During the S interview process, EXPECTATIONS ARE DEVELOPED BY BOTH THE CANDIDATE & EMPLOYER! Setting expectations is like communication … it’s a 2-way street between the candidate/employee & the manager. If those expectations are not met, adjustments need to be made quickly. For instance, managers need to identify T&D needs during S and then hold the employee responsible during PA. Also, knowing that the majority of early career hires plan to leave their current job in the next two years, managers might attempt to minimize the turnover & replacement hiring expectations by having conversations with new hires about what kind of skills they’re looking to develop. The manager should see if there’s some alignment in the company’s needs that fits the applicant’s interests. Also, when interviewing, don’t ask questions that encourage the candidate to tell you what they think you want to hear … this leads the manager to inaccurate expectations of the candidate…best if applicant self evaluates (Sign up for a free mentoring session on theOne-Page Interview Example). Integrity, intellect, initiative are three things to look for when hiring. According to Warren Buffett, the most important is integrity because without it, a company is hurt less by someone dumb and lazy.
Training & Development (T&D) is job skill acquisition or upgrade. Amount spent on T&D is dependent on proficiency of employee selected during the hiring (S) process. New employee on-boarding starts the training process. Create a career development plan for each employee … after assessing S&W during S & PA processes, identify projects/training to hone the skills they want to develop. Focus on-boarding to the company’s purpose of making its customers successful…recruit employees based on their ability to achieve this goal.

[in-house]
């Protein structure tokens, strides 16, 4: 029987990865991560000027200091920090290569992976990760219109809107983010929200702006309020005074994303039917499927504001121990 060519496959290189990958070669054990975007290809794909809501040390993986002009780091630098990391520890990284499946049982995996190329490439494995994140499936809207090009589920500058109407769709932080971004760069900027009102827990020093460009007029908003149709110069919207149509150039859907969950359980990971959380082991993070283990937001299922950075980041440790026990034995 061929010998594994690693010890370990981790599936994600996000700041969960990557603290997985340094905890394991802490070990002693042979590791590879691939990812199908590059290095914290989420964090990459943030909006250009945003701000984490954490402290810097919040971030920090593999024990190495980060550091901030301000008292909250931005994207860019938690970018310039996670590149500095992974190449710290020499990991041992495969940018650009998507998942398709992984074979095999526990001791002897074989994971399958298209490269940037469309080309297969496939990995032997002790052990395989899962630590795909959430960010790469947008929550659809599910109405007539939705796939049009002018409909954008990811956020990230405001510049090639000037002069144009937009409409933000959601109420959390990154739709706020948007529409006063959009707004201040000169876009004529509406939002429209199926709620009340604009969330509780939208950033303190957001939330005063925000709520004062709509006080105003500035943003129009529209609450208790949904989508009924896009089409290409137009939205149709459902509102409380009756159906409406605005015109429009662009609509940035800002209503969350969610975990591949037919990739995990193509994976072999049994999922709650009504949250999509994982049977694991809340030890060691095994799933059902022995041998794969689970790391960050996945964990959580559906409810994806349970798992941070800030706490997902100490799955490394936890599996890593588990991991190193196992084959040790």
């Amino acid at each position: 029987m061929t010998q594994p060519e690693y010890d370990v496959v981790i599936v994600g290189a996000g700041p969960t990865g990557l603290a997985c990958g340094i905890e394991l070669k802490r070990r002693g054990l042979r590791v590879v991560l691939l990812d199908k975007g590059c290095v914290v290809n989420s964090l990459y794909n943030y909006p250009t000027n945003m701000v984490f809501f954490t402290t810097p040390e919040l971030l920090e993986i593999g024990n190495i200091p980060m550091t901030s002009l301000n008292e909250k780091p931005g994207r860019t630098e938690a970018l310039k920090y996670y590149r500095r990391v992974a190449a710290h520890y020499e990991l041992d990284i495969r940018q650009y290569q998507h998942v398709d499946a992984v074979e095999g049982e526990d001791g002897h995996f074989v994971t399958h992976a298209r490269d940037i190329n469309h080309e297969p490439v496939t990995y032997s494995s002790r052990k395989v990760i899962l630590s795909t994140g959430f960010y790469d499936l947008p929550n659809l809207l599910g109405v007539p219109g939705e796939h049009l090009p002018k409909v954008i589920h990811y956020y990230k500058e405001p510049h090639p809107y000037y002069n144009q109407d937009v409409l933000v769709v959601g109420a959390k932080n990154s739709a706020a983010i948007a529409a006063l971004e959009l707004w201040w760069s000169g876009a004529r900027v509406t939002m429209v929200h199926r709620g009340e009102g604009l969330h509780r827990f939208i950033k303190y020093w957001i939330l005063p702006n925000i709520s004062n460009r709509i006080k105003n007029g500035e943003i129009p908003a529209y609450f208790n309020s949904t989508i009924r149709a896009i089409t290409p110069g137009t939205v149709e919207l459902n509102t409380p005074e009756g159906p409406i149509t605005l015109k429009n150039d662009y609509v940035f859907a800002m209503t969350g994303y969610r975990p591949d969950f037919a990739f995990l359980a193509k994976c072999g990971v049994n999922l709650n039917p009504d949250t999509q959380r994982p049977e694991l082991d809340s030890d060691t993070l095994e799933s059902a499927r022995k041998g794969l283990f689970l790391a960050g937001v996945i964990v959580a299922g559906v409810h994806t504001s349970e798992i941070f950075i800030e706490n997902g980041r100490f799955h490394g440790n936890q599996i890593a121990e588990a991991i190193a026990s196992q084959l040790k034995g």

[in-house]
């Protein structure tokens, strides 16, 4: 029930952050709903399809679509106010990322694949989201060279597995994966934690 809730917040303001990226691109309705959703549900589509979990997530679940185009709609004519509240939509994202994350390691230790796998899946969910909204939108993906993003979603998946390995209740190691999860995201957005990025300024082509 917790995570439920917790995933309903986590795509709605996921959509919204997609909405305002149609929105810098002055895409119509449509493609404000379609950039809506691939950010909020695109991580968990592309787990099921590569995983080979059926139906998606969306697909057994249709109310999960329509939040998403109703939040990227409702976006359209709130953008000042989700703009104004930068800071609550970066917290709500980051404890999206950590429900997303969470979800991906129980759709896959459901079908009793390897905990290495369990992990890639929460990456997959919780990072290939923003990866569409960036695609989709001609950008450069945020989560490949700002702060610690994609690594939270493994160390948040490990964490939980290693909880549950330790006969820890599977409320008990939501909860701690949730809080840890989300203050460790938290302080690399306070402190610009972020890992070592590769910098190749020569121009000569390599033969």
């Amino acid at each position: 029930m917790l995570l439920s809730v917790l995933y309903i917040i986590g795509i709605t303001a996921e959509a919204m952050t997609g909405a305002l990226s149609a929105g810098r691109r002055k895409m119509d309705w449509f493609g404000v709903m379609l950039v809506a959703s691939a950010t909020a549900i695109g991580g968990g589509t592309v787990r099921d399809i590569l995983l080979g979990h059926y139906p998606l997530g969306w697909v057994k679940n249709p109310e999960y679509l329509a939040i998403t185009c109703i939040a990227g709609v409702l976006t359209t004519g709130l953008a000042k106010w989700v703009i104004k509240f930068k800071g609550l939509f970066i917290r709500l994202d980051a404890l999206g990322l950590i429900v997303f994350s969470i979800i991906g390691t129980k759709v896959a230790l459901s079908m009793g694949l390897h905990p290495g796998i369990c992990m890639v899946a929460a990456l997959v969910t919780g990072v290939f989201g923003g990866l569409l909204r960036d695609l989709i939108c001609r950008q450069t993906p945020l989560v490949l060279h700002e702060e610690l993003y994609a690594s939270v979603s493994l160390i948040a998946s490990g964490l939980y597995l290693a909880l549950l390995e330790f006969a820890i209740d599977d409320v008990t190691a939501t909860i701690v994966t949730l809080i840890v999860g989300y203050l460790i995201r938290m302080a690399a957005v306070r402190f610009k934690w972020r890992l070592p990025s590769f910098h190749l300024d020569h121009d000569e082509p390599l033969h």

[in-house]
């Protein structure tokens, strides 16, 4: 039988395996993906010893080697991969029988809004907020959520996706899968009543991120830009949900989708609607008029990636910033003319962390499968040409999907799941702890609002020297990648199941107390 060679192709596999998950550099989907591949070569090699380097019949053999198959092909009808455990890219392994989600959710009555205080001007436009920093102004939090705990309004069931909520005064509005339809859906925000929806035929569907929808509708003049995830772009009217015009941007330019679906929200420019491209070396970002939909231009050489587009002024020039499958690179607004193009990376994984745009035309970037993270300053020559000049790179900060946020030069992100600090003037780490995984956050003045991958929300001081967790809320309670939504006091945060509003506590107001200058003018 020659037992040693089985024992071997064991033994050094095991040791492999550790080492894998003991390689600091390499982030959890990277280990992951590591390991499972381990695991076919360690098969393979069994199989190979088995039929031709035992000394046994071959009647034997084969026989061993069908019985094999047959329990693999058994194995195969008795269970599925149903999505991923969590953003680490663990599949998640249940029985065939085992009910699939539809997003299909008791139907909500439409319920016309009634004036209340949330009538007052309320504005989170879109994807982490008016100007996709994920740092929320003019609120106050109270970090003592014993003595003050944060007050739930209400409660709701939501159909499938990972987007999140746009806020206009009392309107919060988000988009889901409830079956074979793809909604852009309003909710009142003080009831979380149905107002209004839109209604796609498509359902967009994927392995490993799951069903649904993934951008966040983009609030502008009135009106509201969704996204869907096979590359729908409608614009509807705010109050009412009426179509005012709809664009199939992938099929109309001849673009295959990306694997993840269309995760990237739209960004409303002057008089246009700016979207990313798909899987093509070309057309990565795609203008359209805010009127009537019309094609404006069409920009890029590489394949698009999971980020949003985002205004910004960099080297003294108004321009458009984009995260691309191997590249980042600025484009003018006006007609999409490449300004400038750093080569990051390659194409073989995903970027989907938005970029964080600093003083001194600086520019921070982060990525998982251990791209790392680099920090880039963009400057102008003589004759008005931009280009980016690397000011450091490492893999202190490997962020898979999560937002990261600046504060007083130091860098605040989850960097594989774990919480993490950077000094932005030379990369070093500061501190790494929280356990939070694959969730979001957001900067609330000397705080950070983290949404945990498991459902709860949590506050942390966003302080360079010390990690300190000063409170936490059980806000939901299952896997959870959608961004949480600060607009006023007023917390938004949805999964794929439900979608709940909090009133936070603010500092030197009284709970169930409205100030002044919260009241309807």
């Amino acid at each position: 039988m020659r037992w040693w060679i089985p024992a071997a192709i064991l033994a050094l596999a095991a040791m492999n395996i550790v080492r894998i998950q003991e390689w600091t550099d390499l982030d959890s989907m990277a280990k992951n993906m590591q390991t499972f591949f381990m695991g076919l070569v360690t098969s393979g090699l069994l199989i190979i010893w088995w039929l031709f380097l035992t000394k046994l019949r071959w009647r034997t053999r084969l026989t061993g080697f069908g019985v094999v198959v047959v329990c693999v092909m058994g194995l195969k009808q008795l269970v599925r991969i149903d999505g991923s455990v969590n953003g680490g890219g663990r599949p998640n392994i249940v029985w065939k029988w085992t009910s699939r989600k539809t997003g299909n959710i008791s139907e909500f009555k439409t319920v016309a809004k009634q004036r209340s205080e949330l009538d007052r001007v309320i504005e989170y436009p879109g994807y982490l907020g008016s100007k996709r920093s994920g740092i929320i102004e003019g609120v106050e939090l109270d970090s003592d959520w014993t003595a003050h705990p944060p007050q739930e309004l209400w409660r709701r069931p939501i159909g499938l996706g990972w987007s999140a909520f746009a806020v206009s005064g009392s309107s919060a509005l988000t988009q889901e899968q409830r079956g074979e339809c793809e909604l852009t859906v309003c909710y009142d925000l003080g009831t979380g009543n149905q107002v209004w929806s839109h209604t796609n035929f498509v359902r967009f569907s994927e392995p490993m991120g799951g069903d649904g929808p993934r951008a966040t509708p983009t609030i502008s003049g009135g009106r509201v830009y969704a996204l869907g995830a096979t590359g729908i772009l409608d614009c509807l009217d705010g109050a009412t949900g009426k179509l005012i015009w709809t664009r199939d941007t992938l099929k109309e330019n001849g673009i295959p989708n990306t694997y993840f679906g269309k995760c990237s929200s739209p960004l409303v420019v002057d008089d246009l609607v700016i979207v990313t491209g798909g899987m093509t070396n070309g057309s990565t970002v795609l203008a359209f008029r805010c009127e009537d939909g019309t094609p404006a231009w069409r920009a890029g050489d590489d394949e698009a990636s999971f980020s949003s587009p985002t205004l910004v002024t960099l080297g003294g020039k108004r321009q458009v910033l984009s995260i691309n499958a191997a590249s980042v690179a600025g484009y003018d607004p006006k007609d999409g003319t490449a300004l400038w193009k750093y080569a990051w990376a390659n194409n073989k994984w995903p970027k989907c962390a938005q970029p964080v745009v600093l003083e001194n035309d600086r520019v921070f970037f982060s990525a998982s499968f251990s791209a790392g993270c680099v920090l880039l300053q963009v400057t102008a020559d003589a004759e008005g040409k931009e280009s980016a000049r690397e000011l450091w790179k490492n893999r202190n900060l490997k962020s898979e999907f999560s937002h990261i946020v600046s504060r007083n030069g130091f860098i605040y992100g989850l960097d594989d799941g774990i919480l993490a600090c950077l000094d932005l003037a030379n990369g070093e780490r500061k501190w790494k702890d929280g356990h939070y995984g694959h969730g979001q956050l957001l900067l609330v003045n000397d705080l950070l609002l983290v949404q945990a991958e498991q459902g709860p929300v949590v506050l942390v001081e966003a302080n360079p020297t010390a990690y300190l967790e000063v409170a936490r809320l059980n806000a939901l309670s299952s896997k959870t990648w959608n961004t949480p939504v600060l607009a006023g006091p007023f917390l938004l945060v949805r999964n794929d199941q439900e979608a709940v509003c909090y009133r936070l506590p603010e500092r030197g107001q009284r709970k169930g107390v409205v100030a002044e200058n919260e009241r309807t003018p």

Motivation (M) starts with the Manager. Studies show that people leave managers, not companies … yes, salaries, benefits and “help-me-grow” environments are a good start to retaining employees, but managers are the key and must seek innovative ways to motivate their employees. Managers should always be improving their own job proficiency by researching motivation ideas that align the employee & company goals. Manager communication style is another M tool. Both the manager & employee need to be aware that management communication style must change as the employee becomes more proficient on the job. How communication happens in a “given situation” will often affect employee retention.
As another example of how the integrated system can work, I suggest you start your external candidate search by obtaining RECOMMENDATIONS FROM CURRENT EMPLOYEES…ask during the S & PA processes…find out who they would like to work with.Another place to search for candidates is by REVIEWING PAST SELECTION (S) APPLICANTS for your previous job openings.
Employee retention & hiring is most successful when you utilize an integrated HR philosophy that that is centered around expectations, communication; your customer. How well these 4 key HR elements of Performance Appraisal (PA), Selection (S), Training & Development (T&D), Motivation (M) work together is the key. Most everything done in one of these HR areas affects the others … for instance, (S) will affect the type of onboarding training (T&D) of that new hire. Another example is that the employer job expectations formed during the job analysis (JA) must be communicated in both (S) and (PA) … also used in the T&D. Be sure your managers understand and practice an integrated HR philosophy to help your employees.
For more thoughts on human resource management, view the free video entitled Human Resource Management.
Copyright ©John Trenary 2018